Definition of noose in English:

noose

noun

  • 1A loop with a running knot, tightening as the rope or wire is pulled and used to trap animals or hang people:

    ‘he began to choke as the noose tightened about his throat’
    ‘a hangman's noose’
    figurative ‘the West is exploring ways to tighten the economic noose’
    • ‘I will be leaving the noose of the Internet very shortly.’
    • ‘He can barely pay the recently increased rent from his pension money, but there seems no way out of this noose.’
    • ‘They feel the noose being tightened and they know that we have the military means to crush them.’
    • ‘We will be patient and continue to draw the noose tighter and tighter.’
    • ‘The noose is tightening on him.’
    • ‘But it appears from this case that the noose is tightening by stealth.’
    • ‘With the noose tightening around humanity's neck, the good ship Switchblade Honey is dispatched behind enemy lines, with a simple remit: strike hard, strike fast, and keep moving.’
    • ‘The dialogue alternatingly sparkles or darkens as various nooses, comic or otherwise, steadily tighten.’
    • ‘It's a classic tale: Small-town boy moves to the big city to throw off the noose of repression and take a walk on the wild side.’
    • ‘I don't think marriage has to be this noose around your neck.’
    • ‘This is another small step to close the noose on cheaters.’
    • ‘It's a malevolent money noose that is tightening just as the festive season's bells and lights are beginning to chime and shine.’
    • ‘In an interview yesterday, he agreed the noose was tightening.’
    • ‘His lavish past has left its mark financially, and the creditors are now tightening the metaphorical noose.’
    • ‘They were enjoying their best spell of the game on 62 minutes, tightening the noose around Ashton when United broke and a shot thundered into Joe McMahon's arm from point-blank range.’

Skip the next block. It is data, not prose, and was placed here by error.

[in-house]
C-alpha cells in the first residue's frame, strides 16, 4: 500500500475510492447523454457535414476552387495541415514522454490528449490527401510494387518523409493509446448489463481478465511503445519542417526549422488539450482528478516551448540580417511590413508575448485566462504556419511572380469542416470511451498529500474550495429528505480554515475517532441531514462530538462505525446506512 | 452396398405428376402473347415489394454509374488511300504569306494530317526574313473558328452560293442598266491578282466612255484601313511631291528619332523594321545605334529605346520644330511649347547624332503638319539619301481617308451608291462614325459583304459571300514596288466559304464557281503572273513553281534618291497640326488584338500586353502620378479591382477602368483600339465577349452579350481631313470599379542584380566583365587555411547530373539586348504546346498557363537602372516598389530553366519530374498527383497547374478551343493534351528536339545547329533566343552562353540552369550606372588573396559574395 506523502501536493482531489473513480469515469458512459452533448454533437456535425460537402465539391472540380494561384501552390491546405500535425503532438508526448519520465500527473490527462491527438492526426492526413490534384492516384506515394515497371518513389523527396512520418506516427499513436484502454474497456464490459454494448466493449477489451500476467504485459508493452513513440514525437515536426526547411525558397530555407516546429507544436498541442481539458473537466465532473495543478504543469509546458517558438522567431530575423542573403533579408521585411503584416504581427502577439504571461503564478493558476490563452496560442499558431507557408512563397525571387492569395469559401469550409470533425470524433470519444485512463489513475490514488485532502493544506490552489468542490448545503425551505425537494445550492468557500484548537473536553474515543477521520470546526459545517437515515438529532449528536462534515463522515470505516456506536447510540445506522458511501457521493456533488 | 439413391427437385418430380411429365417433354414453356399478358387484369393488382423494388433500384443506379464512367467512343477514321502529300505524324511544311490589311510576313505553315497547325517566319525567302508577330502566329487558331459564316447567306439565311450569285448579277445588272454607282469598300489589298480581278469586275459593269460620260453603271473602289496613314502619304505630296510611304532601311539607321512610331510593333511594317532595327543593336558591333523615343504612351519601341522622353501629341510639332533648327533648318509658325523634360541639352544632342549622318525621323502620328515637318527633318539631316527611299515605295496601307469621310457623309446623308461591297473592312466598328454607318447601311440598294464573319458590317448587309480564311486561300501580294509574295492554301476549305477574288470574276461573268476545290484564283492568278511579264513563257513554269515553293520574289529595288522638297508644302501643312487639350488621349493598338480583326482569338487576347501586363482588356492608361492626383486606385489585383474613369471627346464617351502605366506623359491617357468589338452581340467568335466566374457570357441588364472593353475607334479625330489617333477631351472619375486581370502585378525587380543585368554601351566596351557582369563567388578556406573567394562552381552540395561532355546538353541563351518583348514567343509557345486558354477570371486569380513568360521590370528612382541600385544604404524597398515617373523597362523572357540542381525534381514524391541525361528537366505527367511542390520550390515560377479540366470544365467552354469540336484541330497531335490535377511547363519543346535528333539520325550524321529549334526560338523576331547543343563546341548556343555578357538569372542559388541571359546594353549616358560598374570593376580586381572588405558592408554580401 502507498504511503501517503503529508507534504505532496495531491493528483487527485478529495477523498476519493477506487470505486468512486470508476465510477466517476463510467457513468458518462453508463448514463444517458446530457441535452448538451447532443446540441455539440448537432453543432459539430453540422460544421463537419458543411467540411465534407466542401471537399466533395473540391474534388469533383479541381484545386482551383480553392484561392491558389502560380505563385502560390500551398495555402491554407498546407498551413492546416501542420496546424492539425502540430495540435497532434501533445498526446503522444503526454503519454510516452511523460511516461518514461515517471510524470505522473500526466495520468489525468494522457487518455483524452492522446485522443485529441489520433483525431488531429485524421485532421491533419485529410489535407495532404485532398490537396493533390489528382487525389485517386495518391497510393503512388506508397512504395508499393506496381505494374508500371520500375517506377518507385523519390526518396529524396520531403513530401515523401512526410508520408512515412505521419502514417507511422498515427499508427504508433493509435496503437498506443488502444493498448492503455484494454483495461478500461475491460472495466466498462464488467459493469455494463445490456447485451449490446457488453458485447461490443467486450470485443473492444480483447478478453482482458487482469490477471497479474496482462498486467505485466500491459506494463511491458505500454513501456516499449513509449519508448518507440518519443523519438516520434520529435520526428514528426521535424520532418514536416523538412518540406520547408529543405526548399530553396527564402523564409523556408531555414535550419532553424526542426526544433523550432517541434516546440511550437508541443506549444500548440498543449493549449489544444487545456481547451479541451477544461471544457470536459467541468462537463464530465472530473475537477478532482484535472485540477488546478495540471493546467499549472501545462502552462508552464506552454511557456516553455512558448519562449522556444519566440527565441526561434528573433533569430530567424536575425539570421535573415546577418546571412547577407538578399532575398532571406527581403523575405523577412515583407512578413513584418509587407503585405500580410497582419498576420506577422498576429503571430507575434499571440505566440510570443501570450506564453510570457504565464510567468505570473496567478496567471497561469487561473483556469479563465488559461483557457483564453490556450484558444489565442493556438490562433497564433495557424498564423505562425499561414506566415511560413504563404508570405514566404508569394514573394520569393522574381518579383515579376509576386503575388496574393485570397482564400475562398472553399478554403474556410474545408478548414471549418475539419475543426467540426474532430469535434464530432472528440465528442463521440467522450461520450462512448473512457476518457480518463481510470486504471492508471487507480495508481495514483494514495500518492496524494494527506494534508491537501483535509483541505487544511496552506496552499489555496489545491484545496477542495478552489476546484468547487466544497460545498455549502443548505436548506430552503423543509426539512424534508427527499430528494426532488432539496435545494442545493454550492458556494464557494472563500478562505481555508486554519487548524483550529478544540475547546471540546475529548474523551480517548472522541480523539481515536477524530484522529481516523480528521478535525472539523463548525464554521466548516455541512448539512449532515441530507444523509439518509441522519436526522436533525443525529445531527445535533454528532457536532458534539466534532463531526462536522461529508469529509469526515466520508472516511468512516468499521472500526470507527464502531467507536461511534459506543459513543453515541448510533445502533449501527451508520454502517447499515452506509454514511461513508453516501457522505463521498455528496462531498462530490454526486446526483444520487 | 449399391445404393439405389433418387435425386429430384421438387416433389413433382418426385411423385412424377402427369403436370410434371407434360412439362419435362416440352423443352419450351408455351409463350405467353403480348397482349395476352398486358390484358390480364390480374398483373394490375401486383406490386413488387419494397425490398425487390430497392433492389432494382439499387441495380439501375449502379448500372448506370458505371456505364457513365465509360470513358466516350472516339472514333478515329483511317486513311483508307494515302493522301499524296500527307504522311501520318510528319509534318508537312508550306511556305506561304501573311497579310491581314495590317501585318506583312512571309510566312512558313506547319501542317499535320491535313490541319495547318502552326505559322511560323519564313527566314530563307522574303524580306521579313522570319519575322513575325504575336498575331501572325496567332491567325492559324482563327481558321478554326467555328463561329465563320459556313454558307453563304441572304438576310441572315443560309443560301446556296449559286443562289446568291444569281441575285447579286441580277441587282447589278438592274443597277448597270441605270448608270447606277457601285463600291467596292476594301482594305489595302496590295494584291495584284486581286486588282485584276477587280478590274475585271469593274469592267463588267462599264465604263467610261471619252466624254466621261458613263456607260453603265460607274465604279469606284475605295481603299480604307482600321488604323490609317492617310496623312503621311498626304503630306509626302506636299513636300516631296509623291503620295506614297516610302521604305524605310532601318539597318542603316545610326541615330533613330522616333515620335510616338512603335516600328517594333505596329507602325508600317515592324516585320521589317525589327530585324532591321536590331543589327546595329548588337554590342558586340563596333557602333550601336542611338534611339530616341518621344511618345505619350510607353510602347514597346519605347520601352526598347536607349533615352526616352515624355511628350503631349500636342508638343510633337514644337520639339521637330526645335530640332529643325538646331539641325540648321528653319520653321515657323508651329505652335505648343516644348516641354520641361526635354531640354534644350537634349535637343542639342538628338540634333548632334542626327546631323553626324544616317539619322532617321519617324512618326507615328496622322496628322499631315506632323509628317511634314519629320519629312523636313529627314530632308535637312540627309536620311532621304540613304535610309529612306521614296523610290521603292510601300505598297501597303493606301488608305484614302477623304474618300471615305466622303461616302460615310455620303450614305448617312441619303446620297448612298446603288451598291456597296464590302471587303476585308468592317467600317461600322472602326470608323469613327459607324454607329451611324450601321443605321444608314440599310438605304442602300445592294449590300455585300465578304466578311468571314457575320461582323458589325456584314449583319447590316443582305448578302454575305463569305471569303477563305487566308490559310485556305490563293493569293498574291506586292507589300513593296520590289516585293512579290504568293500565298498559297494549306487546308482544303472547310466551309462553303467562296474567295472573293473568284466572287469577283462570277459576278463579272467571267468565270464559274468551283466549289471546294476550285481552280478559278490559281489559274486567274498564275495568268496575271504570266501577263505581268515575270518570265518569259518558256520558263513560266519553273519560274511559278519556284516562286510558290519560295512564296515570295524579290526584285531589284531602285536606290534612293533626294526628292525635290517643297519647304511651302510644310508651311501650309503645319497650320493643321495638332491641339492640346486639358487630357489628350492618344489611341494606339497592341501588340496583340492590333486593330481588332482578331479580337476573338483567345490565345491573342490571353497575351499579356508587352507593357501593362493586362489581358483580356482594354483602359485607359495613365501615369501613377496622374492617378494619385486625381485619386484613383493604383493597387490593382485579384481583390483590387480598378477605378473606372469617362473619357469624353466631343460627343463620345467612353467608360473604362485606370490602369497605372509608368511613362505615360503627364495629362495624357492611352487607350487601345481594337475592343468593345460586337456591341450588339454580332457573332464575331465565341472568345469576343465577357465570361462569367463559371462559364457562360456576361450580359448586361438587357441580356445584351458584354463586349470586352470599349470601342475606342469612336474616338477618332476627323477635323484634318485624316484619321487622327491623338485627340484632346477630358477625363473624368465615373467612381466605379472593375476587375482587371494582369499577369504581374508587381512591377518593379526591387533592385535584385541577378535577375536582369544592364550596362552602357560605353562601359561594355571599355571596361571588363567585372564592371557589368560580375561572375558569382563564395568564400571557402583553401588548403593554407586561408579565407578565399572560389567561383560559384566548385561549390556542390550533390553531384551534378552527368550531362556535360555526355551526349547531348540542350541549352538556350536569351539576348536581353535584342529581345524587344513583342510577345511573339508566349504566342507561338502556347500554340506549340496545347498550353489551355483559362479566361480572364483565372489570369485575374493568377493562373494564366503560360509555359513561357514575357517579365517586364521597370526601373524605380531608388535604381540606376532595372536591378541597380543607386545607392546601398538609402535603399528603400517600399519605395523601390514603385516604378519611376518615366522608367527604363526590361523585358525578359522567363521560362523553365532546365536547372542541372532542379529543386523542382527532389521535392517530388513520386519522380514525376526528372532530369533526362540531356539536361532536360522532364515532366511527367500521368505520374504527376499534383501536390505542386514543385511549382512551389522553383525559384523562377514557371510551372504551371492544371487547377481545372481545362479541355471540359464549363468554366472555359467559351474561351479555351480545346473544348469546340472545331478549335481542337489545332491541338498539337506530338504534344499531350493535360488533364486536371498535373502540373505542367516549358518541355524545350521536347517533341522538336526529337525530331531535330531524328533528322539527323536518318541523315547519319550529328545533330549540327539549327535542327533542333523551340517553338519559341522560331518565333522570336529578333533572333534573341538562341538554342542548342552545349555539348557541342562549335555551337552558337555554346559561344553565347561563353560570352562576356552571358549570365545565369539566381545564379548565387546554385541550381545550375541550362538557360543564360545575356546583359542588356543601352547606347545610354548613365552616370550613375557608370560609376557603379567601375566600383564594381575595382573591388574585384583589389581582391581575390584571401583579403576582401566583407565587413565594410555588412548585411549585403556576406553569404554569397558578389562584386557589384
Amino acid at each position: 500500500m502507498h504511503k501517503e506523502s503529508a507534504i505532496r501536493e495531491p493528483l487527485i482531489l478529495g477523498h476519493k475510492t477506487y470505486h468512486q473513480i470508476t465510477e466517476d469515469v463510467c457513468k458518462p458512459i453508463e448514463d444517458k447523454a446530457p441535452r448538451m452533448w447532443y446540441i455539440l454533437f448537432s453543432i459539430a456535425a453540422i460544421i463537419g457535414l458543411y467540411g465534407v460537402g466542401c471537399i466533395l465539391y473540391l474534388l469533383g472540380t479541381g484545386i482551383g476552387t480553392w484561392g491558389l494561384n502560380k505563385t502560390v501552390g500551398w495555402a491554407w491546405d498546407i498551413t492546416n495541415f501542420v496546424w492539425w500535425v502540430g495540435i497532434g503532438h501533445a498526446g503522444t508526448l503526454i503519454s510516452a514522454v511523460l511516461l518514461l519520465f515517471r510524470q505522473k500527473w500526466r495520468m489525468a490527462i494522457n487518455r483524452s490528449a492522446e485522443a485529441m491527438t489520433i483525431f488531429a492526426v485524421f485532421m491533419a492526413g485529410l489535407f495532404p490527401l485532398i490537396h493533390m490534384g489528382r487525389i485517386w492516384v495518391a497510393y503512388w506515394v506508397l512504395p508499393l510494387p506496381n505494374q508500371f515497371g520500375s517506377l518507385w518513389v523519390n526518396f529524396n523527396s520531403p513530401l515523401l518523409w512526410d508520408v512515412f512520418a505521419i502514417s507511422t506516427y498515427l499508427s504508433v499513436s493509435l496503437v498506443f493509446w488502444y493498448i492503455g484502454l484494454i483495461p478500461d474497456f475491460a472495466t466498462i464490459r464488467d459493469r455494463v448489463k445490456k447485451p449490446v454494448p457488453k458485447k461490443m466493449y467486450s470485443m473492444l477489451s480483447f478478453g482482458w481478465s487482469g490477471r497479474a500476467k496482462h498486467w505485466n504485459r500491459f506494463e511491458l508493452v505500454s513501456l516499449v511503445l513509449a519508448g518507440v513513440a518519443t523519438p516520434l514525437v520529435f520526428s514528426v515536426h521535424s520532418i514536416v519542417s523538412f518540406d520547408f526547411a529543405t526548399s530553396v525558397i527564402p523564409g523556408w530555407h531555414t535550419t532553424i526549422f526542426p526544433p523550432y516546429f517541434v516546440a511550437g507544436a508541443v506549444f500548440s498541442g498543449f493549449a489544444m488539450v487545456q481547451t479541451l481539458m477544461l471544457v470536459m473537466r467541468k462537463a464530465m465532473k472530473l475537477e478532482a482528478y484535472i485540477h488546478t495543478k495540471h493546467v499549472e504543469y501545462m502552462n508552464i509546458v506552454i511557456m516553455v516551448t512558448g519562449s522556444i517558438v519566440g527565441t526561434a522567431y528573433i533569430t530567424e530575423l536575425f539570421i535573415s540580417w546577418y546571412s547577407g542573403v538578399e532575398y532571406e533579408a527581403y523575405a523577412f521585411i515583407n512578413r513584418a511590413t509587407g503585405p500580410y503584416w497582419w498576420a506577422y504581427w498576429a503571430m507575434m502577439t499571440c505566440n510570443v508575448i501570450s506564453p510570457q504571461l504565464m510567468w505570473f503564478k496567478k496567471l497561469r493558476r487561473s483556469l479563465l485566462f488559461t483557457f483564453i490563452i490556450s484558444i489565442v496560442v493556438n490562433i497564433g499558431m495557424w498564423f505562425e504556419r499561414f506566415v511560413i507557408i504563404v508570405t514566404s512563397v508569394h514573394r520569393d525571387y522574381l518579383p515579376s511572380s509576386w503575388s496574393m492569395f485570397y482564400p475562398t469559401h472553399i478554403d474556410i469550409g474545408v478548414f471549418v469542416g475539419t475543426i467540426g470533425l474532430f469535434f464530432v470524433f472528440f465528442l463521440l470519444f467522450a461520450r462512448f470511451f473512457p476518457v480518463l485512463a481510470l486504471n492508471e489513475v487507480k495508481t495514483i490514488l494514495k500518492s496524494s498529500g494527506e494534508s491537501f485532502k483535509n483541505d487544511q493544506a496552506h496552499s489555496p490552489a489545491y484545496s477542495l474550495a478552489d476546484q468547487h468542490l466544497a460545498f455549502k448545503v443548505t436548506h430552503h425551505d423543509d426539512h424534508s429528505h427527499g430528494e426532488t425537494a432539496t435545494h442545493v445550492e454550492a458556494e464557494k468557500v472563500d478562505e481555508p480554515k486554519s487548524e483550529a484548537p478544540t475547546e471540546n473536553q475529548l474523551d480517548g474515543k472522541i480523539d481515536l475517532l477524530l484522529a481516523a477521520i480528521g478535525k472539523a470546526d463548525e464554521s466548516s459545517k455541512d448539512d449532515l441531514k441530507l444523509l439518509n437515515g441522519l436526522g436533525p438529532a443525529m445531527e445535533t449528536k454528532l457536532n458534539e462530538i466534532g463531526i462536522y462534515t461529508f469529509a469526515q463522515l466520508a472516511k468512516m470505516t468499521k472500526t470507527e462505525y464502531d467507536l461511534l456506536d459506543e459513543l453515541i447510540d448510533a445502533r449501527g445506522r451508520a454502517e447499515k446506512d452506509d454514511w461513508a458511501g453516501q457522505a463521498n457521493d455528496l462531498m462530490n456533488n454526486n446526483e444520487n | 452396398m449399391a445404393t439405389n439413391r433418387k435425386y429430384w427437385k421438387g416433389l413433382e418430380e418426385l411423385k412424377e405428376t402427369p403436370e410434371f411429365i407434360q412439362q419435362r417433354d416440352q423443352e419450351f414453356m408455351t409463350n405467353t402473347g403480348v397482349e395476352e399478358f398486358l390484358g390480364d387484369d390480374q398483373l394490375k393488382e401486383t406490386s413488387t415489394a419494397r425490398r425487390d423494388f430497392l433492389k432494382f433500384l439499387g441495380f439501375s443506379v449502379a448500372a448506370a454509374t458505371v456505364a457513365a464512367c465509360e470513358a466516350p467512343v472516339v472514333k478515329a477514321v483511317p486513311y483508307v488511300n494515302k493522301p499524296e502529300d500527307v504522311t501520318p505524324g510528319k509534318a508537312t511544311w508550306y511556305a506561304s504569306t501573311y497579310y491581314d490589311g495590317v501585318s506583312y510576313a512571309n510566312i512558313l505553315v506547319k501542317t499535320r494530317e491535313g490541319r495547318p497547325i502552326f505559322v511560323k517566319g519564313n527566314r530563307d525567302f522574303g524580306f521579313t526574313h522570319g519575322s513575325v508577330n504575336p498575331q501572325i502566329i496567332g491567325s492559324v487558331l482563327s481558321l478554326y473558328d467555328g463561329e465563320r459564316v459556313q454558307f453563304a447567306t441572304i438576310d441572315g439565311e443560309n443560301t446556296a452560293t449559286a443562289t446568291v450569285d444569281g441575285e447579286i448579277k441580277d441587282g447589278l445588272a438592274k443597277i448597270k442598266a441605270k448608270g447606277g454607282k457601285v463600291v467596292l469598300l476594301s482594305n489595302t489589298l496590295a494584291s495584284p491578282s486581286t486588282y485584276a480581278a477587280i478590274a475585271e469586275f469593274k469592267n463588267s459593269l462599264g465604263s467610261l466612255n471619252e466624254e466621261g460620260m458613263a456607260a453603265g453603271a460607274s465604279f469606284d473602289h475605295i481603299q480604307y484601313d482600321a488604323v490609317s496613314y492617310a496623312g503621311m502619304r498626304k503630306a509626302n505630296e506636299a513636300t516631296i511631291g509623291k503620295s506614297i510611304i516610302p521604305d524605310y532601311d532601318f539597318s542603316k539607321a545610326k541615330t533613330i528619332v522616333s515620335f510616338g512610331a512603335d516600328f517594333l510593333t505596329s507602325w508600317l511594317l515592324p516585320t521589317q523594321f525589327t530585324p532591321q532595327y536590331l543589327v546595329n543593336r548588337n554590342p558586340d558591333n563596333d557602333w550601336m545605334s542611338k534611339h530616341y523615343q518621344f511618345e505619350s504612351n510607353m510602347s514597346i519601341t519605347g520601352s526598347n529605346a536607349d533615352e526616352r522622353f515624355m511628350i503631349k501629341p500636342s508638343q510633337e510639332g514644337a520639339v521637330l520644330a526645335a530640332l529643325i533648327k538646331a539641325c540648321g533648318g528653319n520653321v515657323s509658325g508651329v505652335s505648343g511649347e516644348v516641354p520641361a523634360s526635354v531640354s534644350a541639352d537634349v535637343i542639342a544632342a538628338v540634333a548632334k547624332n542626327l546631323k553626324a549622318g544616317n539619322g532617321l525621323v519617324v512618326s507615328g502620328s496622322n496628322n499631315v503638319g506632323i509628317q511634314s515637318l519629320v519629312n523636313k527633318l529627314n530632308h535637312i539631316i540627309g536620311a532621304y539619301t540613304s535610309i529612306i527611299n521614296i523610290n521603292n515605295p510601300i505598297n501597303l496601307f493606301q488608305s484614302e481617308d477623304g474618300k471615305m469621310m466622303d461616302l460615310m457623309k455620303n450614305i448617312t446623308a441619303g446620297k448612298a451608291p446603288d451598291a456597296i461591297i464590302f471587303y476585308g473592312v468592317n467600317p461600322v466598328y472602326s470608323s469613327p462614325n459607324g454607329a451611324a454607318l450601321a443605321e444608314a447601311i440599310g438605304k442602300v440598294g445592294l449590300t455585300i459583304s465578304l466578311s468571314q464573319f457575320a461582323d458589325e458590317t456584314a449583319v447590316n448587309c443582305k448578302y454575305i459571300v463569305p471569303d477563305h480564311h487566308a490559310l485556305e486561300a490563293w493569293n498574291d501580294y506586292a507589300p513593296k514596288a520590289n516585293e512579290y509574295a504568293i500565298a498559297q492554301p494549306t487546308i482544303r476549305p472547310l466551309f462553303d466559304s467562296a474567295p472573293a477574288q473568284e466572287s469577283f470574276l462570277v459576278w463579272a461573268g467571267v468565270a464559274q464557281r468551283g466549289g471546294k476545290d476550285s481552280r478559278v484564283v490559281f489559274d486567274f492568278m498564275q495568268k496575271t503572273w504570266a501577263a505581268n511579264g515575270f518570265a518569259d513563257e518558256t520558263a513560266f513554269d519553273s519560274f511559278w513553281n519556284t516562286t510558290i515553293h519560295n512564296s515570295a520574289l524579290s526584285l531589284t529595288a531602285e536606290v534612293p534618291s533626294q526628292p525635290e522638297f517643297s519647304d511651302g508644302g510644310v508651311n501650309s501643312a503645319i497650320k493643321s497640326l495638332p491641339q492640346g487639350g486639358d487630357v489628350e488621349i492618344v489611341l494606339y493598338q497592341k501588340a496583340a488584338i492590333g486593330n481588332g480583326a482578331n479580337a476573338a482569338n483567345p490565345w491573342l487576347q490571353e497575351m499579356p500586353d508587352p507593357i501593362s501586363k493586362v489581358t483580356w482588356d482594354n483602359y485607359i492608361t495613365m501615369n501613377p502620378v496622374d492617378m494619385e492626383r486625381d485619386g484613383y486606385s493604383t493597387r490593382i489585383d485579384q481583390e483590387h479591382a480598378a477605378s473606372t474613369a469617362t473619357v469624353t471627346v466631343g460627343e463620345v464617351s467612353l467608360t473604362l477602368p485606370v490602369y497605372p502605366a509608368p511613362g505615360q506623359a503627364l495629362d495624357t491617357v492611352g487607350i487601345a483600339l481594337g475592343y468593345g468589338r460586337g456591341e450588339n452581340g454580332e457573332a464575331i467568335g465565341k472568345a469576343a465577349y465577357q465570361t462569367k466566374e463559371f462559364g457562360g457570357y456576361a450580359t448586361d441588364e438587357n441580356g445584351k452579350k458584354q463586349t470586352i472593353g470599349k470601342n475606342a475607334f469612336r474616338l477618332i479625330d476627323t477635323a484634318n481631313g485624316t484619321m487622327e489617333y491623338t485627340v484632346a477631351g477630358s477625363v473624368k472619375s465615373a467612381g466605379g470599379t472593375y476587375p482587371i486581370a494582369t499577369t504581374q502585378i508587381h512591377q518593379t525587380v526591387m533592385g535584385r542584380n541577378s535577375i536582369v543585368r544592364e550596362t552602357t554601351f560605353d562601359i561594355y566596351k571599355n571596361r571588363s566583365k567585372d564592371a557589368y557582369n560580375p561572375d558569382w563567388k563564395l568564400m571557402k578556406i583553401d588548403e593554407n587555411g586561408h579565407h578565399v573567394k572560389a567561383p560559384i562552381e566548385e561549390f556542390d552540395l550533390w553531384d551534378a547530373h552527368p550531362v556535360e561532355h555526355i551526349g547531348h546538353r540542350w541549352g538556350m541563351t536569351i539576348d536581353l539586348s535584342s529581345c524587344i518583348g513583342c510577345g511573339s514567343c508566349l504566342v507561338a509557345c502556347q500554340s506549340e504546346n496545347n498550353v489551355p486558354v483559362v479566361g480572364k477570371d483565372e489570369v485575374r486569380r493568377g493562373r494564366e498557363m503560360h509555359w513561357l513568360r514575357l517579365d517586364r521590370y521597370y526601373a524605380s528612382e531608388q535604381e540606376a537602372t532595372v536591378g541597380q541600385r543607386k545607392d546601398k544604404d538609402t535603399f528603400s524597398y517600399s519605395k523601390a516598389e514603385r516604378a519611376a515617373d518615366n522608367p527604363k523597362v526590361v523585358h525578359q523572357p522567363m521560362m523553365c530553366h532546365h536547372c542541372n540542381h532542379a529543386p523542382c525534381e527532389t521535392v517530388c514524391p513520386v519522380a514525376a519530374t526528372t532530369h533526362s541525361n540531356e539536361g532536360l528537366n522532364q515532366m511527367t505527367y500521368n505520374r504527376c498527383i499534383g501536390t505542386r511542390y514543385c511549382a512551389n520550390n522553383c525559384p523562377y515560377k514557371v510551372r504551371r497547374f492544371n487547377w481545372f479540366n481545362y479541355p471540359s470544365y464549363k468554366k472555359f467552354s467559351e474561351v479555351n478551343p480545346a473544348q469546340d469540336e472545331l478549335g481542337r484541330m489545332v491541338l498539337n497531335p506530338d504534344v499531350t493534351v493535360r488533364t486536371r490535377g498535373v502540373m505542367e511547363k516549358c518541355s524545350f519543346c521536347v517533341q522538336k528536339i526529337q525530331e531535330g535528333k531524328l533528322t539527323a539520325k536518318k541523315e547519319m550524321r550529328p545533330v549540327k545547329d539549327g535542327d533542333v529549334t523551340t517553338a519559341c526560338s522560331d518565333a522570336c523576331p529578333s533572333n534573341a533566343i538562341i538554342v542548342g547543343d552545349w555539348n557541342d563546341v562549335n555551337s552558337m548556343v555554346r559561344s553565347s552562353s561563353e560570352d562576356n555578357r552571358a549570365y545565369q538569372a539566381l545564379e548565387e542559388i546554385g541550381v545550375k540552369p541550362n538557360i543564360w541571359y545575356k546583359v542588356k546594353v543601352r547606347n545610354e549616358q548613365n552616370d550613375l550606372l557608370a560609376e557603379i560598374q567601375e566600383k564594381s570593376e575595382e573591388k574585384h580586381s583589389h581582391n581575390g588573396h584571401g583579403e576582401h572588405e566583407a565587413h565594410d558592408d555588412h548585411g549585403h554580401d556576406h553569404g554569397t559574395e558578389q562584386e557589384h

• ‘As he feels the noose tightening, Whitlock finds himself in a race against the clock to uncover the mysteries surrounding the deaths and maintain his innocence.’
    • ‘The tidal wave of public spending has delivered some better roads, but it has not eased the gridlock that grips the capital city and, increasingly, tightens a noose around towns and cities around the country.’
    • ‘They're drawing the noose around their own necks!’
    • ‘And have you noticed, if you're a male office worker you also get to wear your own personal noose around your neck.’
    • ‘How many businesses will want to spend money making their own nooses?’
    coil, hoop, ring, circle, noose, oval, spiral, curl, twirl, whorl, twist, hook, zigzag, helix, convolution, incurvation
    View synonyms
    1. 1.1the noose Death by hanging:
      ‘he earned a reprieve from the noose’
      • ‘My dreams for the future have now atrophied to simply ‘keeping the noose at bay.’’
      • ‘One might have expected criminals awaiting trial to have been especially defensive, doing their best to avoid the noose by shifting blame elsewhere.’
      • ‘Yet he is one of the three still facing the noose.’

verb

[WITH OBJECT]
  • 1 Put a noose on (someone):

    ‘she was noosed and hooded, then strangled by the executioner’
    • ‘The novitiate, blindfolded and noosed, was brought before them and a gun fired into the air.’
    • ‘When the hangman came to noose her she knocked him clean out of the cart.’
    1. 1.1 Catch (an animal) with a noose:
      ‘the animal was eventually noosed and sedated by dog handlers’
      • ‘Pitfall traps were placed opportunistically next to logs to supplement noosing and remained there for the entire study.’
      • ‘Individuals were noosed, measured, weighed, and marked with synthetic paint to ease observation.’
    2. 1.2 Form (a rope) into a noose:
      ‘Gomez had noosed a coil of rope around his neck’
      • ‘Six boys found her body with a black chiffon scarf noosed around her neck.’
      • ‘A silver-blue rope of sorts was noosed around the creature's throat.’

Origin

Late Middle English: probably via Old French no(u)s from Latin nodus knot.

Pronunciation:

noose

/nuːs/